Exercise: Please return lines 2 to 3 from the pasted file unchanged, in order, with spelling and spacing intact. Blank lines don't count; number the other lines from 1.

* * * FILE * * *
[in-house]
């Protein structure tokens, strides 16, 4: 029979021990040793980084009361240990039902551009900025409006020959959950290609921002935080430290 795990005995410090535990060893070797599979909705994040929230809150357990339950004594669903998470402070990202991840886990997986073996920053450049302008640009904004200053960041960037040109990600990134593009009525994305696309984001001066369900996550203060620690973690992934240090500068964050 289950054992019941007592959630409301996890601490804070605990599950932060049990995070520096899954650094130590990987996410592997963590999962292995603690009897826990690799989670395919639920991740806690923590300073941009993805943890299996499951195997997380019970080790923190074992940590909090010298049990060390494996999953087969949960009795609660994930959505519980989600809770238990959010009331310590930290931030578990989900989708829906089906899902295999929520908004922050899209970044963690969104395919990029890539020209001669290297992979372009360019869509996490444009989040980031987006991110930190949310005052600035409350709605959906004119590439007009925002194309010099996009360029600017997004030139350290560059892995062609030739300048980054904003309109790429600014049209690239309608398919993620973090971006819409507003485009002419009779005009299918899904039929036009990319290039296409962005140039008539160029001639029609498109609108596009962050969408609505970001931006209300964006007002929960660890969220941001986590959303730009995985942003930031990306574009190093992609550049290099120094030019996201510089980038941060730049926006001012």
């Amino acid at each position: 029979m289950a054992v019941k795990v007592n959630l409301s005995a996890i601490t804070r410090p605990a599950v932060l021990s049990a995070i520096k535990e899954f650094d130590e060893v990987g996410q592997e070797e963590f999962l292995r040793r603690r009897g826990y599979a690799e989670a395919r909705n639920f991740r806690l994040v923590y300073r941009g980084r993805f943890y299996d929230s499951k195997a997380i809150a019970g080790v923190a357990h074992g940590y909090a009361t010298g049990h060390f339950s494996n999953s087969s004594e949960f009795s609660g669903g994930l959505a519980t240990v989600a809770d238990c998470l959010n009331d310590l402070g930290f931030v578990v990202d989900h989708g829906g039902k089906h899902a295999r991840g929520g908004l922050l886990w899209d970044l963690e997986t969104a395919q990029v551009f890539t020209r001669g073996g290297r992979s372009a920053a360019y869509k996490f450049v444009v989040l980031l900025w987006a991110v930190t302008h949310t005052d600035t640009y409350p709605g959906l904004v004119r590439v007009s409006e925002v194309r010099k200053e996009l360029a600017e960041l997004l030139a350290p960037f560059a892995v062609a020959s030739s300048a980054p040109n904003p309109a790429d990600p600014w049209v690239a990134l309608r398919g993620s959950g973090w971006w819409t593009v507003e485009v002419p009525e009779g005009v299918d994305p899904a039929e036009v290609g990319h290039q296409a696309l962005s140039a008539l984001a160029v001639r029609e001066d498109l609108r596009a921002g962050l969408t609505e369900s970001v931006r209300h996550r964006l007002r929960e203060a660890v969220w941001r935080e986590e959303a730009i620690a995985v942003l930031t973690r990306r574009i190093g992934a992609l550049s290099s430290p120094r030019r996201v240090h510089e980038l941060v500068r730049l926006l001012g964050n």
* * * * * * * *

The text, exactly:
């Protein structure tokens, strides 16, 4: 029979021990040793980084009361240990039902551009900025409006020959959950290609921002935080430290 795990005995410090535990060893070797599979909705994040929230809150357990339950004594669903998470402070990202991840886990997986073996920053450049302008640009904004200053960041960037040109990600990134593009009525994305696309984001001066369900996550203060620690973690992934240090500068964050 289950054992019941007592959630409301996890601490804070605990599950932060049990995070520096899954650094130590990987996410592997963590999962292995603690009897826990690799989670395919639920991740806690923590300073941009993805943890299996499951195997997380019970080790923190074992940590909090010298049990060390494996999953087969949960009795609660994930959505519980989600809770238990959010009331310590930290931030578990989900989708829906089906899902295999929520908004922050899209970044963690969104395919990029890539020209001669290297992979372009360019869509996490444009989040980031987006991110930190949310005052600035409350709605959906004119590439007009925002194309010099996009360029600017997004030139350290560059892995062609030739300048980054904003309109790429600014049209690239309608398919993620973090971006819409507003485009002419009779005009299918899904039929036009990319290039296409962005140039008539160029001639029609498109609108596009962050969408609505970001931006209300964006007002929960660890969220941001986590959303730009995985942003930031990306574009190093992609550049290099120094030019996201510089980038941060730049926006001012």
């Amino acid at each position: 029979m289950a054992v019941k795990v007592n959630l409301s005995a996890i601490t804070r410090p605990a599950v932060l021990s049990a995070i520096k535990e899954f650094d130590e060893v990987g996410q592997e070797e963590f999962l292995r040793r603690r009897g826990y599979a690799e989670a395919r909705n639920f991740r806690l994040v923590y300073r941009g980084r993805f943890y299996d929230s499951k195997a997380i809150a019970g080790v923190a357990h074992g940590y909090a009361t010298g049990h060390f339950s494996n999953s087969s004594e949960f009795s609660g669903g994930l959505a519980t240990v989600a809770d238990c998470l959010n009331d310590l402070g930290f931030v578990v990202d989900h989708g829906g039902k089906h899902a295999r991840g929520g908004l922050l886990w899209d970044l963690e997986t969104a395919q990029v551009f890539t020209r001669g073996g290297r992979s372009a920053a360019y869509k996490f450049v444009v989040l980031l900025w987006a991110v930190t302008h949310t005052d600035t640009y409350p709605g959906l904004v004119r590439v007009s409006e925002v194309r010099k200053e996009l360029a600017e960041l997004l030139a350290p960037f560059a892995v062609a020959s030739s300048a980054p040109n904003p309109a790429d990600p600014w049209v690239a990134l309608r398919g993620s959950g973090w971006w819409t593009v507003e485009v002419p009525e009779g005009v299918d994305p899904a039929e036009v290609g990319h290039q296409a696309l962005s140039a008539l984001a160029v001639r029609e001066d498109l609108r596009a921002g962050l969408t609505e369900s970001v931006r209300h996550r964006l007002r929960e203060a660890v969220w941001r935080e986590e959303a730009i620690a995985v942003l930031t973690r990306r574009i190093g992934a992609l550049s290099s430290p120094r030019r996201v240090h510089e980038l941060v500068r730049l926006l001012g964050n």